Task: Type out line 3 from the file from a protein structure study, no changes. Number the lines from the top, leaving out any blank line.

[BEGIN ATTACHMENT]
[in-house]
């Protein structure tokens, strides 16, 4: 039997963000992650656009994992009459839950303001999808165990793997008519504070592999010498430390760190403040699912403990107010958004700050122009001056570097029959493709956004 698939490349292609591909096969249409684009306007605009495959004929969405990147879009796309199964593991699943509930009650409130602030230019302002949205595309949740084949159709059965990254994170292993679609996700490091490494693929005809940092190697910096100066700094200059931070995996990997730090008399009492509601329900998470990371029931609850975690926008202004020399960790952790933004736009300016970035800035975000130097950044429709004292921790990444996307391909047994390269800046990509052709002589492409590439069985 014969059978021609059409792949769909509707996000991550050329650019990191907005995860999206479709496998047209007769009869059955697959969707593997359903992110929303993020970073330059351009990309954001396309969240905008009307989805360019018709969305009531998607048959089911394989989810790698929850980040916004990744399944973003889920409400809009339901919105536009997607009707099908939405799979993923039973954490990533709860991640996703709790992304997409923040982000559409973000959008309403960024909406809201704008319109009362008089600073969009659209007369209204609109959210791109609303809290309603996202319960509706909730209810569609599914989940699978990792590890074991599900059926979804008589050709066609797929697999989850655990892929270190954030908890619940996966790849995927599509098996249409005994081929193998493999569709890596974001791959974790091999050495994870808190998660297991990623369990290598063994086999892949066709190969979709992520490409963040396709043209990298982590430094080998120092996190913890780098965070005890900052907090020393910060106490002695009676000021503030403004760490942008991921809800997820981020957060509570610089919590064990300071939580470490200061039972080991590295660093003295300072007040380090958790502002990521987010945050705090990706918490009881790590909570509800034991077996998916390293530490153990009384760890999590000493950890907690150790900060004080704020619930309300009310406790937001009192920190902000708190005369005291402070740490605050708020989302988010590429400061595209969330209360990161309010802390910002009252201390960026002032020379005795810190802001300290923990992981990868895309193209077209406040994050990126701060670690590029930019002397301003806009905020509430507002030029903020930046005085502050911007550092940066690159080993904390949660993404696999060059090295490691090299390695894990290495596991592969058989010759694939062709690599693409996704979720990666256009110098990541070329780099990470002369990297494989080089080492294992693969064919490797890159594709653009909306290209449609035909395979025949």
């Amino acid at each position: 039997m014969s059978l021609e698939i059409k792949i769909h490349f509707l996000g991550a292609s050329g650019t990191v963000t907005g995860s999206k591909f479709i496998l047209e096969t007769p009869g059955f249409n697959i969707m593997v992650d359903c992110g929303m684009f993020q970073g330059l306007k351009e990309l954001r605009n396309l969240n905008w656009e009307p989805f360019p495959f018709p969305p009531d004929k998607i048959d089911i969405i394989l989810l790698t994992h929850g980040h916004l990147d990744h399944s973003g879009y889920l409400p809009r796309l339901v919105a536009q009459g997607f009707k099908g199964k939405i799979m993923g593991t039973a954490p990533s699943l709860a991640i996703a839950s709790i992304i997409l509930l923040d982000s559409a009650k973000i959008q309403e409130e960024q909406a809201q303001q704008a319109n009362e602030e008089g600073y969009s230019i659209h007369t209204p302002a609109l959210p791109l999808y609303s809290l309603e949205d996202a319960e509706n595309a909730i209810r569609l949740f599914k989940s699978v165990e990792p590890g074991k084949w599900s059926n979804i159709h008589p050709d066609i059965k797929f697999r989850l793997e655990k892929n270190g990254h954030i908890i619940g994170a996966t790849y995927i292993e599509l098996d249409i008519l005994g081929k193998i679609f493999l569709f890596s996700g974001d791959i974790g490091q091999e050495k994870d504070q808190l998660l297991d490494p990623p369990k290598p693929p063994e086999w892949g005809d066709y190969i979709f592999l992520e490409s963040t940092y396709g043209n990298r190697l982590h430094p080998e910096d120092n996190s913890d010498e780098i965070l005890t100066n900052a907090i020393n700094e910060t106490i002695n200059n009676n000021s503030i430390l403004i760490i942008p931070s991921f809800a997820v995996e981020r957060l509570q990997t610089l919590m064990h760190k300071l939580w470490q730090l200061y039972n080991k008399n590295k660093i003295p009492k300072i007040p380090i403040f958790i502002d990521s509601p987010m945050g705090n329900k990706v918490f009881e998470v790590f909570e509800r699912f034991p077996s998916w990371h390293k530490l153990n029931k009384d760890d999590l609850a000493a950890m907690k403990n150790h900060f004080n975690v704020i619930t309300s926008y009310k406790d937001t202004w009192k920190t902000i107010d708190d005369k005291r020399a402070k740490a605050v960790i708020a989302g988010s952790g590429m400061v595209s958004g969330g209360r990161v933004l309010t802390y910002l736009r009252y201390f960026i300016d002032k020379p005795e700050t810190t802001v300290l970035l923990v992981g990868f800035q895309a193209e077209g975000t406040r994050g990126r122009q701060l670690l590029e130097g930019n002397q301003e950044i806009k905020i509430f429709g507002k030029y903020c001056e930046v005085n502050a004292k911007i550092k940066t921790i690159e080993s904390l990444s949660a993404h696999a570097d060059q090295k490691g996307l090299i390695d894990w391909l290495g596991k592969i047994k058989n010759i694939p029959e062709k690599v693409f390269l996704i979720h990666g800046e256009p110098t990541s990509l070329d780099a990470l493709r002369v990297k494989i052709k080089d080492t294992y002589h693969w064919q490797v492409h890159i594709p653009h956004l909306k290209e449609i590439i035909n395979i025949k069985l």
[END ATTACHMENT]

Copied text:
């Amino acid at each position: 039997m014969s059978l021609e698939i059409k792949i769909h490349f509707l996000g991550a292609s050329g650019t990191v963000t907005g995860s999206k591909f479709i496998l047209e096969t007769p009869g059955f249409n697959i969707m593997v992650d359903c992110g929303m684009f993020q970073g330059l306007k351009e990309l954001r605009n396309l969240n905008w656009e009307p989805f360019p495959f018709p969305p009531d004929k998607i048959d089911i969405i394989l989810l790698t994992h929850g980040h916004l990147d990744h399944s973003g879009y889920l409400p809009r796309l339901v919105a536009q009459g997607f009707k099908g199964k939405i799979m993923g593991t039973a954490p990533s699943l709860a991640i996703a839950s709790i992304i997409l509930l923040d982000s559409a009650k973000i959008q309403e409130e960024q909406a809201q303001q704008a319109n009362e602030e008089g600073y969009s230019i659209h007369t209204p302002a609109l959210p791109l999808y609303s809290l309603e949205d996202a319960e509706n595309a909730i209810r569609l949740f599914k989940s699978v165990e990792p590890g074991k084949w599900s059926n979804i159709h008589p050709d066609i059965k797929f697999r989850l793997e655990k892929n270190g990254h954030i908890i619940g994170a996966t790849y995927i292993e599509l098996d249409i008519l005994g081929k193998i679609f493999l569709f890596s996700g974001d791959i974790g490091q091999e050495k994870d504070q808190l998660l297991d490494p990623p369990k290598p693929p063994e086999w892949g005809d066709y190969i979709f592999l992520e490409s963040t940092y396709g043209n990298r190697l982590h430094p080998e910096d120092n996190s913890d010498e780098i965070l005890t100066n900052a907090i020393n700094e910060t106490i002695n200059n009676n000021s503030i430390l403004i760490i942008p931070s991921f809800a997820v995996e981020r957060l509570q990997t610089l919590m064990h760190k300071l939580w470490q730090l200061y039972n080991k008399n590295k660093i003295p009492k300072i007040p380090i403040f958790i502002d990521s509601p987010m945050g705090n329900k990706v918490f009881e998470v790590f909570e509800r699912f034991p077996s998916w990371h390293k530490l153990n029931k009384d760890d999590l609850a000493a950890m907690k403990n150790h900060f004080n975690v704020i619930t309300s926008y009310k406790d937001t202004w009192k920190t902000i107010d708190d005369k005291r020399a402070k740490a605050v960790i708020a989302g988010s952790g590429m400061v595209s958004g969330g209360r990161v933004l309010t802390y910002l736009r009252y201390f960026i300016d002032k020379p005795e700050t810190t802001v300290l970035l923990v992981g990868f800035q895309a193209e077209g975000t406040r994050g990126r122009q701060l670690l590029e130097g930019n002397q301003e950044i806009k905020i509430f429709g507002k030029y903020c001056e930046v005085n502050a004292k911007i550092k940066t921790i690159e080993s904390l990444s949660a993404h696999a570097d060059q090295k490691g996307l090299i390695d894990w391909l290495g596991k592969i047994k058989n010759i694939p029959e062709k690599v693409f390269l996704i979720h990666g800046e256009p110098t990541s990509l070329d780099a990470l493709r002369v990297k494989i052709k080089d080492t294992y002589h693969w064919q490797v492409h890159i594709p653009h956004l909306k290209e449609i590439i035909n395979i025949k069985l």